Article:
Maize and Grace: Africa's Encounter with a New World Crop, 1500-2000

Maize and Grace Africa s Encounter with a New World Crop Sometime around A D an African farmer planted a maize seed imported from the New World That act set in motion the remarkable saga of one of the world s most influential crops one that would trans

  • Title: Maize and Grace: Africa's Encounter with a New World Crop, 1500-2000
  • Author: James C. McCann
  • ISBN: 9780674025578
  • Page: 280
  • Format: Paperback
  • Sometime around 1500 A.D an African farmer planted a maize seed imported from the New World That act set in motion the remarkable saga of one of the world s most influential crops one that would transform the future of Africa and of the Atlantic world Africa s experience with maize is distinctive but also instructive from a global perspective experts predict that bySometime around 1500 A.D an African farmer planted a maize seed imported from the New World That act set in motion the remarkable saga of one of the world s most influential crops one that would transform the future of Africa and of the Atlantic world Africa s experience with maize is distinctive but also instructive from a global perspective experts predict that by 2020 maize will become the world s most cultivated crop.James McCann moves easily from the village level to the continental scale, from the medieval to the modern, as he explains the science of maize production and explores how the crop has imprinted itself on Africa s agrarian and urban landscapes Today, maize accounts for than half the calories people consume in many African countries During the twentieth century, a tidal wave of maize engulfed the continent, and supplanted Africa s own historical grain crops sorghum, millet, and rice In the metamorphosis of maize from an exotic visitor into a quintessentially African crop, in its transformation from vegetable to grain, and from curiosity to staple, lies a revealing story of cultural adaptation As it unfolds, we see how this sixteenth century stranger has become indispensable to Africa s fields, storehouses, and diets, and has embedded itself in Africa s political, economic, and social relations.The recent spread of maize has been alarmingly fast, with implications largely overlooked by the media and policymakers McCann s compelling history offers insight into the profound influence of a single crop on African culture, health, technological innovation, and the future of the world s food supply.

    One thought on “Maize and Grace: Africa's Encounter with a New World Crop, 1500-2000”

    1. I had to read this for a class. It has plenty of interesting information, but it became very tedious to read. After a few chapters, it seemed like I was reading over and over about various summaries of studies on corn yields, different kinds of hybrid breeds of corn and yada yada. I wasn't all that interested in knowing the COMPLETE history of corn's (maize's) usage and development in Africa, but if you are interested then this is a good book for you.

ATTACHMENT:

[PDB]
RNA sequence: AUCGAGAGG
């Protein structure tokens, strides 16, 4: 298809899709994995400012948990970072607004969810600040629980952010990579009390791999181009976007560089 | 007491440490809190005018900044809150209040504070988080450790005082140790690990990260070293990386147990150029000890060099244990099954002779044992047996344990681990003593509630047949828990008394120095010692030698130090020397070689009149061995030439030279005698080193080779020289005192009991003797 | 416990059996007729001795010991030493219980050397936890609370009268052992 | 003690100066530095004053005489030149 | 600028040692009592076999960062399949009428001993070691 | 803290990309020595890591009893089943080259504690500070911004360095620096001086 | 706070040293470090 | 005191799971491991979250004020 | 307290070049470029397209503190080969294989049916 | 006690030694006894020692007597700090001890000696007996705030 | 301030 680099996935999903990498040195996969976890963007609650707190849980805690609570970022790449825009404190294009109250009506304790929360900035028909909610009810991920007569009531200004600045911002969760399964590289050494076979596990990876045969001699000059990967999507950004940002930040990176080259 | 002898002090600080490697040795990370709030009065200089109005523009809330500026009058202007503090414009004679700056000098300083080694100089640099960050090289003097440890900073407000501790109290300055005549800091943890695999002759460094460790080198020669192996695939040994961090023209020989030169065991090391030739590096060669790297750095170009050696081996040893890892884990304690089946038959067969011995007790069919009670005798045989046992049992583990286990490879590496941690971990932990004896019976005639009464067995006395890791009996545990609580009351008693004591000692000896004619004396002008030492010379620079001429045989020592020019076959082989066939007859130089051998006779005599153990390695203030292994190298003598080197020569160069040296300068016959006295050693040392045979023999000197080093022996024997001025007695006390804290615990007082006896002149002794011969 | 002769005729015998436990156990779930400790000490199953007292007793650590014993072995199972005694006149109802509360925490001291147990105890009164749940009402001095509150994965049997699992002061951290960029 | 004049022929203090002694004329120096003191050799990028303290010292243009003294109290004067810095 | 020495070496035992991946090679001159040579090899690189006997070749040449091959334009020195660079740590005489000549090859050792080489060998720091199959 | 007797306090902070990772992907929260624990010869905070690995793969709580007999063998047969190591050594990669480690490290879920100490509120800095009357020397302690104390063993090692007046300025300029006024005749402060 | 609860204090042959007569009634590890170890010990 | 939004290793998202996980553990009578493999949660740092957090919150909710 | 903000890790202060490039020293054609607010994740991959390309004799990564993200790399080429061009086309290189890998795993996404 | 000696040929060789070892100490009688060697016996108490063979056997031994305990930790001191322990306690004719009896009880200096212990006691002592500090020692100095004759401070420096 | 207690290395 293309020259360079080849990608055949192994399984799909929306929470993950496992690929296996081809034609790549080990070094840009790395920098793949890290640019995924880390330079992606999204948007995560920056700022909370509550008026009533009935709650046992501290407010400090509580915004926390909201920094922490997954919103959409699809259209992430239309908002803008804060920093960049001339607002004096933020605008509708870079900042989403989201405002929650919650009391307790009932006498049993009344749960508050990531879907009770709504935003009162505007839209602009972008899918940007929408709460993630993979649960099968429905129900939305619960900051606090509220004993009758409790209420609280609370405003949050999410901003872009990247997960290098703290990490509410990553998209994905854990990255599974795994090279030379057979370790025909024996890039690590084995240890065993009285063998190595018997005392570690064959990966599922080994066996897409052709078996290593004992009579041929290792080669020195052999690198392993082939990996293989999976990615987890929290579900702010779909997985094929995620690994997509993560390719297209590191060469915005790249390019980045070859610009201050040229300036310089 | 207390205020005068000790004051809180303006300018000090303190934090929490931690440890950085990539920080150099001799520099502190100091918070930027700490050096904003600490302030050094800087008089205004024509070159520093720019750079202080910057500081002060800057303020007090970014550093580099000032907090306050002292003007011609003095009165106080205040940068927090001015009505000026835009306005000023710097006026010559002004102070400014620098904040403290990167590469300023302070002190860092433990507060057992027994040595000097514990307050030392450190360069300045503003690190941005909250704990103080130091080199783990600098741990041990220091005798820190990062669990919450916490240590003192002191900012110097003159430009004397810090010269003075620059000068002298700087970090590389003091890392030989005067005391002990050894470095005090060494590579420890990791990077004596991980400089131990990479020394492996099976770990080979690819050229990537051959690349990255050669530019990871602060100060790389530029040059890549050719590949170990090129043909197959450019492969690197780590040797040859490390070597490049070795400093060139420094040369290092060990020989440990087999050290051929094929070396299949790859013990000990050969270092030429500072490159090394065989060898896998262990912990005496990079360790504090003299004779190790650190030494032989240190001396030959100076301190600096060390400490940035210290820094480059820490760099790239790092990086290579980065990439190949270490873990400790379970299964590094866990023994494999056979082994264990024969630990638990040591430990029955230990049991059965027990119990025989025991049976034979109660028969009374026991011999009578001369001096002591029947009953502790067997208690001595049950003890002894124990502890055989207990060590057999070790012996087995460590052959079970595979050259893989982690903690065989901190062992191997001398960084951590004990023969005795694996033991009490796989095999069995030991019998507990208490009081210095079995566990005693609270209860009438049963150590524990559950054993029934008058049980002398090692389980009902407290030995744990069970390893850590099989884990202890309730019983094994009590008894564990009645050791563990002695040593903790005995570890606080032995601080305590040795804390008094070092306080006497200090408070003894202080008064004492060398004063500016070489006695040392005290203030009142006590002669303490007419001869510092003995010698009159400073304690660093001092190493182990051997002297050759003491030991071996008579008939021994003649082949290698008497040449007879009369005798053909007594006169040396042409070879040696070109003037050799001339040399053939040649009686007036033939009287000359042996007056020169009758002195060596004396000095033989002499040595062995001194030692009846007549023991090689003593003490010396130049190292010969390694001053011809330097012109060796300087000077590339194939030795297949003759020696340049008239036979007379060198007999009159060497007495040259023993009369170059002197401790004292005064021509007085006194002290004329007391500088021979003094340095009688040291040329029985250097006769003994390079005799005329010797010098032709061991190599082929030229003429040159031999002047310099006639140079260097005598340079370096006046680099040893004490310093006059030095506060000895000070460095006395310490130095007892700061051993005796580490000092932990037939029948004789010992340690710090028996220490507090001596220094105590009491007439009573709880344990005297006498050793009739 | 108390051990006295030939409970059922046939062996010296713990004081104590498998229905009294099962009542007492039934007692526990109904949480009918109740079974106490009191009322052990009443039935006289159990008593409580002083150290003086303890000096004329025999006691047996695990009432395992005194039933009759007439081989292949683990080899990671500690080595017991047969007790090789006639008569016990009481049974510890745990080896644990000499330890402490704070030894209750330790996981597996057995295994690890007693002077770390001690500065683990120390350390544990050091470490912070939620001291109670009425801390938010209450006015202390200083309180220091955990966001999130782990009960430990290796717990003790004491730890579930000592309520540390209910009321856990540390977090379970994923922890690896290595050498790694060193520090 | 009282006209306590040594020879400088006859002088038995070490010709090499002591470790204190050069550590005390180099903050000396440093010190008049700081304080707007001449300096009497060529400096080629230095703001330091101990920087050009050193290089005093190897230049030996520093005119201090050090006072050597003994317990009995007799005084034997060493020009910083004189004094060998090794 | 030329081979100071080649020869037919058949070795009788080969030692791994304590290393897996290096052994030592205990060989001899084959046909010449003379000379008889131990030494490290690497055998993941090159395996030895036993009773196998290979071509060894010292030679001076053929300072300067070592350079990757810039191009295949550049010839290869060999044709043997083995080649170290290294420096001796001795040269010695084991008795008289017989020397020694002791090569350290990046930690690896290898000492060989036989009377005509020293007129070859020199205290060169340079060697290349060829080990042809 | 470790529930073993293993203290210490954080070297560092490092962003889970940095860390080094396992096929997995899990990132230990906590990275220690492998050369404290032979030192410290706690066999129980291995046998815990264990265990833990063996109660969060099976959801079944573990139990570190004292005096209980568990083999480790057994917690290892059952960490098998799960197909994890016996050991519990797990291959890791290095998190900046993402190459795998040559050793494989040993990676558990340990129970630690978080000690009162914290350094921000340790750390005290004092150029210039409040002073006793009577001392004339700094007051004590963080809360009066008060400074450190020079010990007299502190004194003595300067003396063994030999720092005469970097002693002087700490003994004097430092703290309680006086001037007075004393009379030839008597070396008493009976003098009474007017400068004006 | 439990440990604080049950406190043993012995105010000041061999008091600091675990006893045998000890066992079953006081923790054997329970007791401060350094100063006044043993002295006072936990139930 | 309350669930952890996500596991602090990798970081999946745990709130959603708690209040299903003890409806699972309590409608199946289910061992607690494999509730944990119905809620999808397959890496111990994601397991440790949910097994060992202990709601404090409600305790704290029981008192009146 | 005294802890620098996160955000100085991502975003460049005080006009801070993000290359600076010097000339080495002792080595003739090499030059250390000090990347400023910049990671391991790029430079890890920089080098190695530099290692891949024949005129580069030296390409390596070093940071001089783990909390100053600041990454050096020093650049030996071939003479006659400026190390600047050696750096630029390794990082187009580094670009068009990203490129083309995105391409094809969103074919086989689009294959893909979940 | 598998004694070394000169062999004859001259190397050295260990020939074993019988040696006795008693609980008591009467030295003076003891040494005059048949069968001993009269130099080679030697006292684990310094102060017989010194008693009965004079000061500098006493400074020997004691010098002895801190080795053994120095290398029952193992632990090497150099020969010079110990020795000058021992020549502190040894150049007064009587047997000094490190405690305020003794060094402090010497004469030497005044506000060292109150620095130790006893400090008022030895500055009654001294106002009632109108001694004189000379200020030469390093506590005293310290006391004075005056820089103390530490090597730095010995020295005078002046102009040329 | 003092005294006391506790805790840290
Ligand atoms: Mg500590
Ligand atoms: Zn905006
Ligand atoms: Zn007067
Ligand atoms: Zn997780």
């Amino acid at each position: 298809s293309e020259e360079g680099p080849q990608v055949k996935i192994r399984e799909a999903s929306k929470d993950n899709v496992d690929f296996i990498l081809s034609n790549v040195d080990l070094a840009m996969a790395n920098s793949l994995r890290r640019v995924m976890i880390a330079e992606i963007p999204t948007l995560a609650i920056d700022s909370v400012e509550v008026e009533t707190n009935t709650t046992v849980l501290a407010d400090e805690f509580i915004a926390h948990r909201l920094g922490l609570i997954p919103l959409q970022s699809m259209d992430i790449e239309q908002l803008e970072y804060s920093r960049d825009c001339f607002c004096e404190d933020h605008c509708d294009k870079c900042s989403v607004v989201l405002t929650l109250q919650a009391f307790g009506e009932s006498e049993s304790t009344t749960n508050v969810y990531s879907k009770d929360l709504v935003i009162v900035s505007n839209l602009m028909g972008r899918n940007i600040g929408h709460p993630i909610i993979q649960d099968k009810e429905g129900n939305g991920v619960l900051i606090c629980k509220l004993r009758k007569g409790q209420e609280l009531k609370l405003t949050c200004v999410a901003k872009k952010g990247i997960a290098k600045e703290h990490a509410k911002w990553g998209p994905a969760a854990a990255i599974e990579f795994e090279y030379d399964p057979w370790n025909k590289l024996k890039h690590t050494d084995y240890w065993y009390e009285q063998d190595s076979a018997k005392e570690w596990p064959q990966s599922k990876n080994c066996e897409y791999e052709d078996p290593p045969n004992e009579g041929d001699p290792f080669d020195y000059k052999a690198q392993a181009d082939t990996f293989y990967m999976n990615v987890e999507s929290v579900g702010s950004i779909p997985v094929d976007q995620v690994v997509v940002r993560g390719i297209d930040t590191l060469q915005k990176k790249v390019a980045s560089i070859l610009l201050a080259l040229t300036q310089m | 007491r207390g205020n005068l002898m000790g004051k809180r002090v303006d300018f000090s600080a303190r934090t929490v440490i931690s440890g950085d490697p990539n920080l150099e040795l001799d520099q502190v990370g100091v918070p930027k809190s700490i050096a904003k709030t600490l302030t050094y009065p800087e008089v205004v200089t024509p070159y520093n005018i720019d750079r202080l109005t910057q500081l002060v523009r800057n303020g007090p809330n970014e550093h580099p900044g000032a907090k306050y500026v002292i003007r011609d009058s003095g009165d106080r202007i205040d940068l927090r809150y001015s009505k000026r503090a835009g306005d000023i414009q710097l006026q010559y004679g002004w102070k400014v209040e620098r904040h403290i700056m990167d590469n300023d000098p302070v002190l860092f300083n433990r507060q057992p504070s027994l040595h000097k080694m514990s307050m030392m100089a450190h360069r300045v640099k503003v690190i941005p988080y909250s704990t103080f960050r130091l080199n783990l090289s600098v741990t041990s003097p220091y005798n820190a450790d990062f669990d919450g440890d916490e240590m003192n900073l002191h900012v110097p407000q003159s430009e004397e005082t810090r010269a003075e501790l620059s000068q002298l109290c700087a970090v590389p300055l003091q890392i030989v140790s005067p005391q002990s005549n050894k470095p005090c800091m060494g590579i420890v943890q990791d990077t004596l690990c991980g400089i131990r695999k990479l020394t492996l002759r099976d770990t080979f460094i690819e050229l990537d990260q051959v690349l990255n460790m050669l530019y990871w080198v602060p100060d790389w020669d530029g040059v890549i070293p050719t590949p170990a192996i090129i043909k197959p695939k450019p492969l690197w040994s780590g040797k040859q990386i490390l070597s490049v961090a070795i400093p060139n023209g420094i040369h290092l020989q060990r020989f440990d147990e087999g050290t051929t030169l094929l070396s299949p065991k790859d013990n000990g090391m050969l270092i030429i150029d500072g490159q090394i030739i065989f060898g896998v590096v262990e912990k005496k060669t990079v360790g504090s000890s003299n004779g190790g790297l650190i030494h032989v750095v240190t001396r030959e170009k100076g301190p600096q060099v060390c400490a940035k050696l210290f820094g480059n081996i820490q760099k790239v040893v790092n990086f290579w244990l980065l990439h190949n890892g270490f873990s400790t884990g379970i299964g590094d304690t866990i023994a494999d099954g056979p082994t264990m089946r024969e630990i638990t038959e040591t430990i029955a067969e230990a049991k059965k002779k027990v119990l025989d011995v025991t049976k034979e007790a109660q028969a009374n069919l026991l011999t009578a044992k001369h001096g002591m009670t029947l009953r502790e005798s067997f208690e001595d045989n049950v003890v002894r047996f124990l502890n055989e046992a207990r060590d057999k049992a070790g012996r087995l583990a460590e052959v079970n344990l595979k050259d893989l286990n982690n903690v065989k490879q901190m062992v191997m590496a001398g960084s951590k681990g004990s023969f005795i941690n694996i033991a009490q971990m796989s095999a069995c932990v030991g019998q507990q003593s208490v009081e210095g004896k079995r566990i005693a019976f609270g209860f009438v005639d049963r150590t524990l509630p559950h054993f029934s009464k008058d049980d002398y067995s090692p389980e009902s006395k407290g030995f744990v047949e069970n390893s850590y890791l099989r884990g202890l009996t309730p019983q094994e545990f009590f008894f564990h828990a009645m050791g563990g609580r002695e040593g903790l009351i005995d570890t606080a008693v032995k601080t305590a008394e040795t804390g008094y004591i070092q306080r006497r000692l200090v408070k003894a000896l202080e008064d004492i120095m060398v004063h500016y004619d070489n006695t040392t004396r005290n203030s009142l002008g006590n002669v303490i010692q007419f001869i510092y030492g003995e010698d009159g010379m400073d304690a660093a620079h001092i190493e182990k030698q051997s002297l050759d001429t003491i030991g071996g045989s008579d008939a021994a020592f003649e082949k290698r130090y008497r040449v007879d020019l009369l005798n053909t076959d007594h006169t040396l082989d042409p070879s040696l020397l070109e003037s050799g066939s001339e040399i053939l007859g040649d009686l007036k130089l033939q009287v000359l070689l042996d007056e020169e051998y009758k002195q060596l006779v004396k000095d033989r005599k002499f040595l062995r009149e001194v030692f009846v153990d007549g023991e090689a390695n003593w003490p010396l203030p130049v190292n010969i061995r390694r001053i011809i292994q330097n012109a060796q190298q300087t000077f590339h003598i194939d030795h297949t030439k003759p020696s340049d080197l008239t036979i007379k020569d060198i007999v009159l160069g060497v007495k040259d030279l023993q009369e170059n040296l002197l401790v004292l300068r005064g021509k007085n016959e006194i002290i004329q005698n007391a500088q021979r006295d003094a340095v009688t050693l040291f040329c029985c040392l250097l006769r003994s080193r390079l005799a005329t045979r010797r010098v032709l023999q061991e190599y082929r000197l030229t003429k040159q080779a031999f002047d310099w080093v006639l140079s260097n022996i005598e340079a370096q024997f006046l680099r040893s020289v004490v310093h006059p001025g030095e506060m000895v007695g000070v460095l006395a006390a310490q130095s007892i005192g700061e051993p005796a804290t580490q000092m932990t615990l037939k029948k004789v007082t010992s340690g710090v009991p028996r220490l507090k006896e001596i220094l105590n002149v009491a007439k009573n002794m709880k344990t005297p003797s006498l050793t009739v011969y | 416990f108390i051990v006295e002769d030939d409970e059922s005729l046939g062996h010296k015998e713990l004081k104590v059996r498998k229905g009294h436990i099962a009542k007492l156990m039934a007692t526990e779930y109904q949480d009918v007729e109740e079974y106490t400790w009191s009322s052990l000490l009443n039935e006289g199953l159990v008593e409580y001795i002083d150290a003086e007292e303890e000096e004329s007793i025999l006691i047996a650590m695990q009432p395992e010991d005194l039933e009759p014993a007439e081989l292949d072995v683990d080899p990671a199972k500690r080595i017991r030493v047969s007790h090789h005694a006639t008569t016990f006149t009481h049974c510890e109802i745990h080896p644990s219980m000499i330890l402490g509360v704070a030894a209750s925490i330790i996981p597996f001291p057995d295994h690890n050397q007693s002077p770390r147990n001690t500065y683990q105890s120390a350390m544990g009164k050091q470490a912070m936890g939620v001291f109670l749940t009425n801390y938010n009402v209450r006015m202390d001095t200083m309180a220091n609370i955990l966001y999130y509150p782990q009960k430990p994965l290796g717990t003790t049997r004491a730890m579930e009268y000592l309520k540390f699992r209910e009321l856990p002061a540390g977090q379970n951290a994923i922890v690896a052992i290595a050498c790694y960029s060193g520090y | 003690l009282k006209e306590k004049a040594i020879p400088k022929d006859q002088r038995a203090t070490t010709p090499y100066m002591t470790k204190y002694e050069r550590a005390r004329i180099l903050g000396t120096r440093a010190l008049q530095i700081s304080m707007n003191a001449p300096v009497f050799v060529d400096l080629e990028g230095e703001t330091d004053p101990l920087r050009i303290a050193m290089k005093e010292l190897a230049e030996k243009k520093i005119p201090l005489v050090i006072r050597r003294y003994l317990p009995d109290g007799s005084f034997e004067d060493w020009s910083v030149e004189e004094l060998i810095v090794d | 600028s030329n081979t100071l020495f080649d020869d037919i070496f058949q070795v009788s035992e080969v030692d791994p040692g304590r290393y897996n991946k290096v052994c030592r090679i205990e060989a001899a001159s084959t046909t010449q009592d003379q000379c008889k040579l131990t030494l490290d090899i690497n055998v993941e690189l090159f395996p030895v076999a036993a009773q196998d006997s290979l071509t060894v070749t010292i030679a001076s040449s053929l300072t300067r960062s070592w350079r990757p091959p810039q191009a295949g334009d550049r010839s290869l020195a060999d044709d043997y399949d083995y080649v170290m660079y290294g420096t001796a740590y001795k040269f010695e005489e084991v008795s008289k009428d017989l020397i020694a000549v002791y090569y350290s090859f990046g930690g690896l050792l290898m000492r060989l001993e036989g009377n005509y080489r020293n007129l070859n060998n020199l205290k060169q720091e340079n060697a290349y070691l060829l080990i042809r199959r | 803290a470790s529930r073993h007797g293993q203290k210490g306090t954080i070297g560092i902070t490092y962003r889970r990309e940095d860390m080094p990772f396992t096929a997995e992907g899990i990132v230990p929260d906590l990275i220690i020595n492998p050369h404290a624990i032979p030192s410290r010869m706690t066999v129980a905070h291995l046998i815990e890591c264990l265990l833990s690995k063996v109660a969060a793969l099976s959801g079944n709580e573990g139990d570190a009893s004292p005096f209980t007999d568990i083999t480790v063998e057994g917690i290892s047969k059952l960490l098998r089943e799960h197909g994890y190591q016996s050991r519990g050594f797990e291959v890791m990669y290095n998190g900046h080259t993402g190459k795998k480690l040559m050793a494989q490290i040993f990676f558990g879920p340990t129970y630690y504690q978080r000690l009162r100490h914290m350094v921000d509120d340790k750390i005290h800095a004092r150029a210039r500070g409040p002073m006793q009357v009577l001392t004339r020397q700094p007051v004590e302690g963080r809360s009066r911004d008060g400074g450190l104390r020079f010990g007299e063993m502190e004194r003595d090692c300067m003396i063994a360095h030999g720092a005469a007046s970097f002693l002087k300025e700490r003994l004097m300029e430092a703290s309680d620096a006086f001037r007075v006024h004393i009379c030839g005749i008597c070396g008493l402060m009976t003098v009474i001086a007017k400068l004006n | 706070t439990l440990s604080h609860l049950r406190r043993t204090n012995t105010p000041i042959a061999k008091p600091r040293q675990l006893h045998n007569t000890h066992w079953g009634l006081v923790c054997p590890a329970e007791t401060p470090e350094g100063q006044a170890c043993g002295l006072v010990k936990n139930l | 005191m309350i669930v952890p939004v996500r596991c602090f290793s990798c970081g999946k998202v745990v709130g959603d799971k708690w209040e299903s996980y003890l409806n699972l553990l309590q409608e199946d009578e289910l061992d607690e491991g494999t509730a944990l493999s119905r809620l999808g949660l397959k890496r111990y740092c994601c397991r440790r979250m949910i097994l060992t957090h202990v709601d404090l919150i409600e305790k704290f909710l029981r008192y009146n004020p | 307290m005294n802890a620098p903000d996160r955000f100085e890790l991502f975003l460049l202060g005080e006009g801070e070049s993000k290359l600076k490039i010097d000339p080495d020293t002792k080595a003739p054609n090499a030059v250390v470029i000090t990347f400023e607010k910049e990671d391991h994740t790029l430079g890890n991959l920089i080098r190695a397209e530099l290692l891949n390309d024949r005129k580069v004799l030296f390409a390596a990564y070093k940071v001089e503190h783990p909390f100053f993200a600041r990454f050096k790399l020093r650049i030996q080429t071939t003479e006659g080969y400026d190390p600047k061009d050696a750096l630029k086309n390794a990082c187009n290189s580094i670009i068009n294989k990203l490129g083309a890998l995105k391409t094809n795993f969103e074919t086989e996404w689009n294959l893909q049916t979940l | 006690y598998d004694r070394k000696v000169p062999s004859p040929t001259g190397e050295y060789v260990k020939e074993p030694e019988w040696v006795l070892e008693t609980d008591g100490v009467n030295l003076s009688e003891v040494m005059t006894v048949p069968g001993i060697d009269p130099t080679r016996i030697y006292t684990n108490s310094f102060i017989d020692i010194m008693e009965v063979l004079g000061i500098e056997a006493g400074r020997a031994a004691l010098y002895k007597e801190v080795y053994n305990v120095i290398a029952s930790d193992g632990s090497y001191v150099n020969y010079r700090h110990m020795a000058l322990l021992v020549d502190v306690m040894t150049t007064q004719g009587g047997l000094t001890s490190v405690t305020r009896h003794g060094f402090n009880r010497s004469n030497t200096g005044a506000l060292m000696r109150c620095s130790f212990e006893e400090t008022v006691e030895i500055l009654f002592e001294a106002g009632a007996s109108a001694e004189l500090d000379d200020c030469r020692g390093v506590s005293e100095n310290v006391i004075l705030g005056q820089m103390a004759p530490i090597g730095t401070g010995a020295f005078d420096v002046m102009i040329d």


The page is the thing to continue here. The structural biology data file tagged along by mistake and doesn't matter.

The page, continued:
2. Corny title but more than just a kernel of interestBefore 1492 "and all that", African farmers grew a variety of crops, but certainly not maize or corn, as it is often called in North America. Very early on, during the Columbian exchange, maize came to Africa. It arrived from several different directions, as is evident in the names given by Africans to their new `wonder' crop. It came overland from Egypt and Arabia, it was brought by Portuguese traders, or later by other Europeans. At first, mai [...]

    3. this prominence (of maize) suggests to optimists that maize will be an engine of African economic growth, though the evidence of the past also makes it plausible that it may prove an unsustainable folly. If I were to pick one line from this book, it would be the above. It captures perfectly the vibe of the book, it is neither a negative book nor an optimistic book and I do have the feeling the author let's the readers make up his mind on the subject (based on the information he gives). There is [...]

    4. This book was incredibly revealing about how maize (corn) transformed the entire continent of Africa both agriculturally and human culturally. The book attempts to answer the question of what the true blessings of corn have been.It's a question that ends up creating more questions than answers by the time the work is done. As a historical or scientific work, it's a little bit on the light side, but it's reasonably well annotated with end notes and informative collections of data.If you've got an [...]

    5. My people call it corn. Four major types of maize came to Africa from two directions, the west coast, and from the north. If you are not thrilled by minutia, this book is not for you. This book trumps Omnivore's Dilemma for number of pages devoted to corn.

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